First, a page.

For my birthday this year, I encouraged people to send me a letter. You know, the kind with actually postage on them. :) I didn’t specify any topic or length, just something from you to me. I got quite a few amazing responses including a list of book recommendations from my high school AP English teacher, Mrs. Goodwin. Since I’m all about sharing book recommendations, here is her list for your pleasure.
Mrs. Amy Goodwin’s top 38 book recommendations in honor of Danny Burbol’s 38th birthday.
- The Wheel of Time series by Robert Jordan and Brandon Sanderson
Jeff Daniel introduced me to this fantasy series. I love the rich, complex characters and have read and listened (Audible) to the whole series multiple times.
- The Hobbit + Fellowship of the Ring trilogy by J.R.R. Tolkien
I have always adored fantasy, especially when I need to escape from reality. This was one that started it all for me.
- A Man Called Ove by Fredrik Backman
One of the kindest books I have read in a long time.
- The Kite Runner by Khaled Hosseini
Teaches the power of human connection and forgiveness in modern, multicultural terms.
- Frankenstein by Mary Shelley
Sometimes, people need to look beneath the surface to see the true good / bad in others. Good lesson for our modern society.
- To Kill a Mockingbird by Harper Lee
Yet another novel where child-like innocence uncovers adult atrocities. Lovely southern novel.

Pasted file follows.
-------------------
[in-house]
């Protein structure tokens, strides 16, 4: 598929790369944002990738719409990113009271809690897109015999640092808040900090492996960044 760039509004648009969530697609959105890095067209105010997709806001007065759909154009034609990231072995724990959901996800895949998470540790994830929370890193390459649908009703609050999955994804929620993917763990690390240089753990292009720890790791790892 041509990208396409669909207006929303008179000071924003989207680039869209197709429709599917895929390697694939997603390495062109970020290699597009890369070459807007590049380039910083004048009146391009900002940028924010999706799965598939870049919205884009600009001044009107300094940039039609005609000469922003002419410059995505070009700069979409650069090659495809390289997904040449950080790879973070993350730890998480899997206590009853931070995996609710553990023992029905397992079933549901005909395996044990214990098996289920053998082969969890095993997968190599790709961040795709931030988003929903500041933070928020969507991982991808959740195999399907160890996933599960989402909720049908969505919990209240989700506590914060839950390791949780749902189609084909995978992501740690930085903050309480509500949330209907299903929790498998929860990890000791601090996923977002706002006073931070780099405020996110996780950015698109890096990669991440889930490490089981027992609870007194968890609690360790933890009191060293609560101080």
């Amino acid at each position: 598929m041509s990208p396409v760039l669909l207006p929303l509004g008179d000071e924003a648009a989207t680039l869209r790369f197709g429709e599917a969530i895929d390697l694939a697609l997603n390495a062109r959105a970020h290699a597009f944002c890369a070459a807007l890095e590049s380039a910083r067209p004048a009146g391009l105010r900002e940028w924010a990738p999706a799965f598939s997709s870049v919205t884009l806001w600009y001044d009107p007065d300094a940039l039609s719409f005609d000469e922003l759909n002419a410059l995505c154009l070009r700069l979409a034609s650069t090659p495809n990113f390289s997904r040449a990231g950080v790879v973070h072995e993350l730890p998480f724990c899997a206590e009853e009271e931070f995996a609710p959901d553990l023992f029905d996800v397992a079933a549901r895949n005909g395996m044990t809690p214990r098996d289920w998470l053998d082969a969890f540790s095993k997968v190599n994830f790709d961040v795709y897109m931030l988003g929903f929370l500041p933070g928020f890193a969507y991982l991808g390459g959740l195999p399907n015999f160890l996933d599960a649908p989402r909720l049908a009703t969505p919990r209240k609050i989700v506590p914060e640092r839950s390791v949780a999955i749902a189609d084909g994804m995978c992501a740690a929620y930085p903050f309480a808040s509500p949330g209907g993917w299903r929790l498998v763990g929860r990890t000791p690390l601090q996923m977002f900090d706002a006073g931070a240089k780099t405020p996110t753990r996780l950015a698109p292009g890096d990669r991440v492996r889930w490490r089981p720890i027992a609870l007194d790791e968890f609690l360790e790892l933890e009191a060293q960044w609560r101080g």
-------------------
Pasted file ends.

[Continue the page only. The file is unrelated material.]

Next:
- Twelfth Night by William Shakespeare
You know I love the Bard! All his plays show human emotion better than any writer of his time. This has always been one of my favorite comedies.
- All the Light We Cannot See by Anthony Doerr
This is a lovely historical fiction based in France during WWII. I loved the compassion in the characters –I am using it and #3 with my AP class this year.
- Hamlet by William Shakespeare
My favorite of the tragedies! Perhaps it is because of the passive aggressiveness of Hamlet and the comedic elements of lesser characters.
- The Bonesetter’s Daughter by Amy Tan
I adore the relationships that Tan develops in her works. This one is set in Japan.
- The Greatest Generation by Tom Brokaw
This nonfiction work focuses on the lives, works, and deeds of those during WWII. Very inspirational reading.
- Alice’s Adventures in Wonderland by Lewis Carroll
It is remarkable how a “children’s” tale can have such allegorical overtones.
- The Harry Potter series by J. K. Rowling
This was a masterful story telling. I enjoyed the characters and messages even as an adult read (Better than movies…)
- Bel Canto by Ann Patchett
Ah, opera in the form of a novel. Love the writer’s craft. Based on historical over-taking of an embassy in South America (also going to use this in AP).
- The Mistborn series by Brandon Sanderson
Another science fiction fantasy series.I first read this when I heard Sanderson would be finishing The Wheel of Time for Robert Jordan after he died –I actually cried –and I had to decide if he was worthy of such a task / honor. I loved this series so much. I read every book he ever wrote AND fan-girled at a book festival when he signed my copy and took a picture with me!
- A Farewell to Manzanar by Jeanne Wakatsuki
Story of the Japanese internment camps in the US during WWII. It always amazes me how ignorance makes people behave.